This accessory will bolt onto the vehicle’s bumper, however, the whole rear bumper is often replaced with one that is compatible with a single or twin spare wheel carrier. Make sure you get the right wheel carrier, so you can carry the tire size you want as some carriers only accommodate particular sizes. Also, make sure your tail lights, number plate are all visible and in working order.
Where Should I Buy My Rock Sliders?
Side steps, rear wheel carriers, rock sliders can be purchased from various brands. Do some research beforehand to be sure you’re getting quality for money for your particular model. A few brands that are known for quality with these items include:
- ARB – While not a traditional rock slider per se. ARB Make a great rock resistant side step/side rail combination for most makes in a side step profile, obviously as with most ARB accessories you can get them colour matched to your vehicle and one nice thing about ARB sliders and brush bars is they are rated for side airbags. Again as with most ARB equipment, its not cheap!
- XROX – Xrox Rock sliders have one job. Protect your underside and sills, nothing more, nothing less. I like the fact they have an upwards profile. If your serious about your rock hopping then you must invest in a par of Xrox. *Please note that XROX bars sit in a legal grey area so please do some research before buying a set.
- Rocksliders.com.au – Arguebly the orignal and the best, Rocksliders are the OG of the rock sliding space. They still make great sliders and have a range to suit any need.
some manufacturers has Toyota, Holden, Mitsubishi or Nissan, can also have accessories available for purchase and fitting to suit your vehicle.
What Rock Sliders Would I Buy For A Toyota Hilux?
I get asked this question a lot and obviously, personal taste is a subjective thing. Me, personally i would be looking at a set of Phat Bar Angled Rock Slider For A Toyota Hilux. These are one tough slider and are well priced for what they are.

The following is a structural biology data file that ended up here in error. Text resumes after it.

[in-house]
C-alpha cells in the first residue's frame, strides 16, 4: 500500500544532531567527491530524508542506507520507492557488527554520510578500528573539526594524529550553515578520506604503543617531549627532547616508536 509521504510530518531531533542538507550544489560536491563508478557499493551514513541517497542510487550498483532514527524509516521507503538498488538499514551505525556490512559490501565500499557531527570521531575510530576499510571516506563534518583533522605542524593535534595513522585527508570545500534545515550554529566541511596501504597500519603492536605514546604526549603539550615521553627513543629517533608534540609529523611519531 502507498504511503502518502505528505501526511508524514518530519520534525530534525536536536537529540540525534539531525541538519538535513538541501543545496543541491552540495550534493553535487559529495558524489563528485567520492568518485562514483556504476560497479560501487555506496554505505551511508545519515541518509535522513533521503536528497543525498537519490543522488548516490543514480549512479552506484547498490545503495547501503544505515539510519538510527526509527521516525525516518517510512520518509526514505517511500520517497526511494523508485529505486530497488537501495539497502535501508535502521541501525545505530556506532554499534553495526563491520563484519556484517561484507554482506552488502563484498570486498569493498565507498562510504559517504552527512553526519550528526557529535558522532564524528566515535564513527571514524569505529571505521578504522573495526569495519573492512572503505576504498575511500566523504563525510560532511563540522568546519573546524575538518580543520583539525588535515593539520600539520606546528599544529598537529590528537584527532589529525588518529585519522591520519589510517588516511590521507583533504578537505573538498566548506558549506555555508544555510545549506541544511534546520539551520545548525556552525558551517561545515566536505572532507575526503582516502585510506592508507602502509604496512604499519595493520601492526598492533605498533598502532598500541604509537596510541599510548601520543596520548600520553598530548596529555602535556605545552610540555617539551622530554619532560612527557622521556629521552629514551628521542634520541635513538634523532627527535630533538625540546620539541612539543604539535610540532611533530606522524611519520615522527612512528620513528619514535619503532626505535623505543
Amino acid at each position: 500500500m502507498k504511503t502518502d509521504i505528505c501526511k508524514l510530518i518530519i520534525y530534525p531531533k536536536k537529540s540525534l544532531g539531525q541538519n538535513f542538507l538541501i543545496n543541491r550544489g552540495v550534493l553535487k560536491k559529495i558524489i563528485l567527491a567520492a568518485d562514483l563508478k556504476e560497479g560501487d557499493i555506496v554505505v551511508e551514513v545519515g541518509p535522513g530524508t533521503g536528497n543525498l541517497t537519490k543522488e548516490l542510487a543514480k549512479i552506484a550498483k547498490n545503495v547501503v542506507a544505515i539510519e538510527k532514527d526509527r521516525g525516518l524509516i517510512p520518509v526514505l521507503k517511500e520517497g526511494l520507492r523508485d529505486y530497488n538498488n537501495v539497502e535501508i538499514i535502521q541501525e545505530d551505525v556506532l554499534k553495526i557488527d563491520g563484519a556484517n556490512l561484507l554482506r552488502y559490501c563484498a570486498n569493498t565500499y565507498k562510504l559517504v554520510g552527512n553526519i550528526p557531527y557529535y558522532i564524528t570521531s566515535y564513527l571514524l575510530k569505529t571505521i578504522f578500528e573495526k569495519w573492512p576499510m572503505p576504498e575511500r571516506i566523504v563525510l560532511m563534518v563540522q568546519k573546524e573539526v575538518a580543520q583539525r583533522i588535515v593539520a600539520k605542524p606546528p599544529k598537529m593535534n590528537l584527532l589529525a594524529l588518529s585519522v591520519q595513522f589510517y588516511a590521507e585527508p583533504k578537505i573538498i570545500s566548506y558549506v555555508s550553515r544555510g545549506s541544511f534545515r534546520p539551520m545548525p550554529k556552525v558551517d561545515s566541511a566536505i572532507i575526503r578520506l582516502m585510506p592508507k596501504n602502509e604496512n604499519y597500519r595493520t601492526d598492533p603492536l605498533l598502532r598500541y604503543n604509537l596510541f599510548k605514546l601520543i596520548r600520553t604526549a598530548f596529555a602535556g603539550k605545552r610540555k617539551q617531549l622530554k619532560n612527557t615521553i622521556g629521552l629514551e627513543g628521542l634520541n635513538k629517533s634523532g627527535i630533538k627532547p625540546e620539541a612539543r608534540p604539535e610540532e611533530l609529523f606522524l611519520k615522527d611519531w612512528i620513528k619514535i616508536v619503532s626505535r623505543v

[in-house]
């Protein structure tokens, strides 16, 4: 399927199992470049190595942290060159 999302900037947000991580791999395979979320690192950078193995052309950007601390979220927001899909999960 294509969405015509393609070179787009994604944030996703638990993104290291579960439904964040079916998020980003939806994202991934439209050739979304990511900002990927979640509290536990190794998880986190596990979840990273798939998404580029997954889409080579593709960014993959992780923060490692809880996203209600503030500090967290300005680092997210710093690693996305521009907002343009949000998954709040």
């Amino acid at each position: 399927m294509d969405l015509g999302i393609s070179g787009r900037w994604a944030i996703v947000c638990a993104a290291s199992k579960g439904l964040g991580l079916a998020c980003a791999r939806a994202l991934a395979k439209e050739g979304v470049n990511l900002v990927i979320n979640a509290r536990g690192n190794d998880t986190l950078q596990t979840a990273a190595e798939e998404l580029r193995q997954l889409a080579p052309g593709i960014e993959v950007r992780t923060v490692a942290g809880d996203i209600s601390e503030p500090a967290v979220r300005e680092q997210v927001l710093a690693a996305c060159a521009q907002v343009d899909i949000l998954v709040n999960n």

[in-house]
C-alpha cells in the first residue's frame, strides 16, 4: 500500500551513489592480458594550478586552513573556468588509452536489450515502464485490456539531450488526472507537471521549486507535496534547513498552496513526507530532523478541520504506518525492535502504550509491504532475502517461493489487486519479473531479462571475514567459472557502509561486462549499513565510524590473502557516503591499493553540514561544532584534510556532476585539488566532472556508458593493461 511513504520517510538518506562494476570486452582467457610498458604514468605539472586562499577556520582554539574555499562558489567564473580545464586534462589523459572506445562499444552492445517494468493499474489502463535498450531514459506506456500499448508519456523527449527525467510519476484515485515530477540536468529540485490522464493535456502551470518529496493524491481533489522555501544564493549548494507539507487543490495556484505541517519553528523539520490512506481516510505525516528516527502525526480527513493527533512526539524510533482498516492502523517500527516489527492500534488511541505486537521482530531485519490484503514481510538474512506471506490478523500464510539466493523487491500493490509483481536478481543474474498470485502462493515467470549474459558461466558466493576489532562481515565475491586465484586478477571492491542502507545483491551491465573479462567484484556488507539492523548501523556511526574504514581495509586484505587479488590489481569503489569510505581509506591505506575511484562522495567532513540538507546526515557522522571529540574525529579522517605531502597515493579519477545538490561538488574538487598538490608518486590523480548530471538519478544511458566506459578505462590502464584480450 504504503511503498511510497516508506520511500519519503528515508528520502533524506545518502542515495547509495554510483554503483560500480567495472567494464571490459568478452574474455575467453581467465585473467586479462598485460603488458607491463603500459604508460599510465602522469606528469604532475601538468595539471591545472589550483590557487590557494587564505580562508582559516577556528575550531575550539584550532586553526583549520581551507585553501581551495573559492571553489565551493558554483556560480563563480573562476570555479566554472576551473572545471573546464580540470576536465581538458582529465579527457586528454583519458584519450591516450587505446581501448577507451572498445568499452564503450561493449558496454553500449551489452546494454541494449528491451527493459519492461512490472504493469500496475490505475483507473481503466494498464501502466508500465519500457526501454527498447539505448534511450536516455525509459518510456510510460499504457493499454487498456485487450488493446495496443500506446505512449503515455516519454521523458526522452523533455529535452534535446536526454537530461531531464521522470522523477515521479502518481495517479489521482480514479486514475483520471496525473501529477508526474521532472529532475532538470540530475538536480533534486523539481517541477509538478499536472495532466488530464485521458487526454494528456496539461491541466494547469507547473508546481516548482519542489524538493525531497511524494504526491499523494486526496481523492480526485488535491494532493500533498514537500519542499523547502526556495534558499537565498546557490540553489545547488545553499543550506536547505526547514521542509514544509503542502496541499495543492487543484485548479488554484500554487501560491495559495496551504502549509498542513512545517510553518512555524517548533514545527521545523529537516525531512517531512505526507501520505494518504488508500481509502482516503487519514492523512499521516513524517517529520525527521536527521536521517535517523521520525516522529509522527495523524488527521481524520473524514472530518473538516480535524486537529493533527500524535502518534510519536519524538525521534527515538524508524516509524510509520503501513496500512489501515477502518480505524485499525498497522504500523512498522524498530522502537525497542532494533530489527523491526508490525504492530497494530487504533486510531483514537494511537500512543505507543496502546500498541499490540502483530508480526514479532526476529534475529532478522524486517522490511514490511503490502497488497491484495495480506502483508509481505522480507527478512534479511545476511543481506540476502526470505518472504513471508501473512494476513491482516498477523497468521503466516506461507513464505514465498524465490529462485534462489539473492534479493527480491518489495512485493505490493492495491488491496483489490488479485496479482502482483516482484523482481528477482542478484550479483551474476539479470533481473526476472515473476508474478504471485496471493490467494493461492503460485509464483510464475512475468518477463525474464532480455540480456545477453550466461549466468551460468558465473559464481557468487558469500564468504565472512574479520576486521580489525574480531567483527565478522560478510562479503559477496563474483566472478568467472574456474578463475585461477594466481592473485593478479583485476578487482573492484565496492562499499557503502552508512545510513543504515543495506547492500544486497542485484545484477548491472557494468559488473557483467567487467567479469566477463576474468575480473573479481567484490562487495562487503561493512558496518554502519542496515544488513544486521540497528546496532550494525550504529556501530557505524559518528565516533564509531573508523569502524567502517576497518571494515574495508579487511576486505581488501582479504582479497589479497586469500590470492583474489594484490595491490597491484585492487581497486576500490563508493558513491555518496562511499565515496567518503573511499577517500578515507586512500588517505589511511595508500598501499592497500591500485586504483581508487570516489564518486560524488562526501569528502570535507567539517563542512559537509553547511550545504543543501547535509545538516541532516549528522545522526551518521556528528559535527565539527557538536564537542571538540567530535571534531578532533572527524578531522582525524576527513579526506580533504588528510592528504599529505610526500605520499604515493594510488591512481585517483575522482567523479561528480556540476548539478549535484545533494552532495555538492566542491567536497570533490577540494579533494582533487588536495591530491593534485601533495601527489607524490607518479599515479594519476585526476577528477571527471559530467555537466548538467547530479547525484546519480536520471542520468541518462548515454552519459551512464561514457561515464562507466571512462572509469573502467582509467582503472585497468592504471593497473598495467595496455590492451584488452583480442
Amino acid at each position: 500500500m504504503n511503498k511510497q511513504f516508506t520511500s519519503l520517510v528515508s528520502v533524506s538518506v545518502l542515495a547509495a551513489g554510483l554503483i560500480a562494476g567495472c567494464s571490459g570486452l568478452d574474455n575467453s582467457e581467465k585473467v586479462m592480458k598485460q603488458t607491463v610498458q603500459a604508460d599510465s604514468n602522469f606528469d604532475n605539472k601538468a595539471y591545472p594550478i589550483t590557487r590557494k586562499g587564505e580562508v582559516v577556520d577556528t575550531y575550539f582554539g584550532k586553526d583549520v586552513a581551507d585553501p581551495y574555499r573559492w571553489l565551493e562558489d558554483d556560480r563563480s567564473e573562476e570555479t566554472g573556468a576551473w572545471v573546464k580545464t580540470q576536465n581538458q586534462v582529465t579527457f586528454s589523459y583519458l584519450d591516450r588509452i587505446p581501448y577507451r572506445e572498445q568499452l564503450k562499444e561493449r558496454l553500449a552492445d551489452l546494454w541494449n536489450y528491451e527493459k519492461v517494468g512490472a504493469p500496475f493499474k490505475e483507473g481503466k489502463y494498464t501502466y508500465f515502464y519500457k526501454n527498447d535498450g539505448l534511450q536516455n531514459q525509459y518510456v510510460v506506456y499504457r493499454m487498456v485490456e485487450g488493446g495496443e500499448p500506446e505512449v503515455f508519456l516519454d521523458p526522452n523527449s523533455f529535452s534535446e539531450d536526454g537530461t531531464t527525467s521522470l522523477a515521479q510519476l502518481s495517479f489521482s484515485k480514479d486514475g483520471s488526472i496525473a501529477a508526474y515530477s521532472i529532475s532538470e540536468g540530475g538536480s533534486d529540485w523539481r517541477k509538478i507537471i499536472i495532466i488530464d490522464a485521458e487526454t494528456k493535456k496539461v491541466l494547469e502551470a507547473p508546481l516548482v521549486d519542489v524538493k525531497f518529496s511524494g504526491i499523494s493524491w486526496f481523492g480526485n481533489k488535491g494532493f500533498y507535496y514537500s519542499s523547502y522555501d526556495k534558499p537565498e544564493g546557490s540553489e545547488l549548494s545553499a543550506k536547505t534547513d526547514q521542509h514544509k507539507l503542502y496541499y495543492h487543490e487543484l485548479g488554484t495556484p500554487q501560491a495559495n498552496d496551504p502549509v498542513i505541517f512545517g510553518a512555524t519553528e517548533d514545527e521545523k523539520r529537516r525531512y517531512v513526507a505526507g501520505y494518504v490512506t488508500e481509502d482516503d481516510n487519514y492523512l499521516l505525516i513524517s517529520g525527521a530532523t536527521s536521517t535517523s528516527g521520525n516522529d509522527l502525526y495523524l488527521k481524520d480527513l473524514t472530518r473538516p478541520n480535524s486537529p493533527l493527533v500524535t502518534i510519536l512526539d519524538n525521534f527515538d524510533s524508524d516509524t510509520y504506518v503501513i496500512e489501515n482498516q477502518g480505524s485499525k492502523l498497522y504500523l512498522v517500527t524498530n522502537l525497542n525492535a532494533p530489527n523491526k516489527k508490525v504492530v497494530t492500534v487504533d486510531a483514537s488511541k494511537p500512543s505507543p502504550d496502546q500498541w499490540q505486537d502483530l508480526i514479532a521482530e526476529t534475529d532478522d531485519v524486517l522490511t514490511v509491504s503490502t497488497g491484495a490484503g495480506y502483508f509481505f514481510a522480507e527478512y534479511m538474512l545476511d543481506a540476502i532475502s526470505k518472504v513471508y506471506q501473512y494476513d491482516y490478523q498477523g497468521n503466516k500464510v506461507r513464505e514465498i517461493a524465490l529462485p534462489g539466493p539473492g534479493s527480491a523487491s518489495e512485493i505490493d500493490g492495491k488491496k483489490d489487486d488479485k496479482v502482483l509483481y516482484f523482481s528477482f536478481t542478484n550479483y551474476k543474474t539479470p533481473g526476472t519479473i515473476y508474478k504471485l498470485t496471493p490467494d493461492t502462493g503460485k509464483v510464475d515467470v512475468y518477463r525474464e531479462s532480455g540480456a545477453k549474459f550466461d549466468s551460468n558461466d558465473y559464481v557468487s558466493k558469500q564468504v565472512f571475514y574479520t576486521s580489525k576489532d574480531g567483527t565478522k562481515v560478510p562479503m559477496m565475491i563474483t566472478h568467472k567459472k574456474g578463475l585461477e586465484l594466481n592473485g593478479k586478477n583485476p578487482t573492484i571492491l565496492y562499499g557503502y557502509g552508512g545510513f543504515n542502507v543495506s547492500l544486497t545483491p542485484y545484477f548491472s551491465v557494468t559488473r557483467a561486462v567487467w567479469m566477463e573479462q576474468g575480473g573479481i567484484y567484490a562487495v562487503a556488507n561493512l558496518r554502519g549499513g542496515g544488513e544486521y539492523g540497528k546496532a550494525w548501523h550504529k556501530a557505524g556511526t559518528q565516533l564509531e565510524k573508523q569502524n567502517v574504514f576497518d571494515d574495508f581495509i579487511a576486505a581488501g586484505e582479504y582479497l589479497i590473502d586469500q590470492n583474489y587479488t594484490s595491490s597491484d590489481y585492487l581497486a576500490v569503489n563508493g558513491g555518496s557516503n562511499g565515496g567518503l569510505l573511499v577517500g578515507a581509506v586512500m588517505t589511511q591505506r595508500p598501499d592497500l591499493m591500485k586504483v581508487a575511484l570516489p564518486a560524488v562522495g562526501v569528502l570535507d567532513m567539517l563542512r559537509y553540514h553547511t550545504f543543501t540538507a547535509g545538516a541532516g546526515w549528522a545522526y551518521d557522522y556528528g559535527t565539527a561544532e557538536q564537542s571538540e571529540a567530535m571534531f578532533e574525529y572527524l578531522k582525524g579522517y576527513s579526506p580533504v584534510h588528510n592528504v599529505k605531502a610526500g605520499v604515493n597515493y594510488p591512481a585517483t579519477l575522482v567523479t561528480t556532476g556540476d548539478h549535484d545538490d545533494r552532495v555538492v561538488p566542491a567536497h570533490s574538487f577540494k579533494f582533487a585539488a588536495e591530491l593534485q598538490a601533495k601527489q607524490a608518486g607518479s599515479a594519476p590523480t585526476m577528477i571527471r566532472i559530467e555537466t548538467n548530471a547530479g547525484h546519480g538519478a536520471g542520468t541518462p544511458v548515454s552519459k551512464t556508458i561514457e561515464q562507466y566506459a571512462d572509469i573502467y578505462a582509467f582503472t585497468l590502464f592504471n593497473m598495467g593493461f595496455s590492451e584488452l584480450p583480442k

I also like the idea of a slider that angle upwards as they also help to protect from side rocks on narrow tracks and actually help you to slide better, plus they just look mean
How Much Do Side Steps And Sliders Cost
The amount you spend on these accessories all varies. It depends on how or who your purchasing the side steps, rock sliders or wheel carrier from, then if you are paying someone to install it for you, or if your doing it yourself.
Below are some rough pricing guidelines, to give you an idea of what you’re going to be out of pocket for. But all these costs are worth it in the long run, especially if you like tackling uneven and rough terrain plus its a lot cheaper then a damaged sill or panel.
The price guides below included accessory, I would add $200 – $300 for installation:
- Side steps: $595 +
- Rock Sliders: $780 +
- Side steps and rails: $693 +
- Rear wheel carrier: $450 +
Have a hunt around in regards to purchasing the accessories as it could save you a little bit of money, but make sure you do your research on the quality of the product. Another way to save a pretty penny is with the installation.
If you have the know how I would fit the sliders myself or ask a friend or family member to help out. This will save you money, as most sliders will have mounts especially for your 4WD, otherwise if in doubt hire a professional. If you have access to the equipment and know how, you could always custom build a set or rails, sliders or a wheel carrier yourself.
Things To Remember When Taking On A DIY Project
- When mounting the steps to your vehicle ensure they aren’t mounted to low, otherwise this will impact your clearance
- Ensure the step has a non-slip surface, the last thing you need is a twisted ankle or worse, just
because your step was slippery
- If your planing on adding a long range fuel tank, ensure your tow bar set will accommodate the tank.
- Check out your department of transport or road transport authority to meet the guidelines put in
place for vehicle modifications
What Other Accessories Should I Get?
There is a range of accessories available, however you should only install the things you are going to need. Here is some points of other equipment you consider:
- Bull bar – Check out our article on Bull Bars Here
- Recovery gear
- Rear bar
- Mud tires (if your going through muddy and slippery terrain)
- Recovery points
Where Do I Start With Modifications?
You need to make a plan and take your time. Do your research to ensure everything fits together properly so your vehicle will function at its optimum. If you don’t plan things out, you could end up having to redo aspects of it, costing you more money in the end.
An example of this is someone purchasing a 2 inch lift kit, then a bull and rear bar, side steps, roof racks, rear wheel carrier and then with all that extra weight the bigger tires they wanted no longer fit! So they have to go and spend more money on suspension mods. Do your planning, before your purchasing.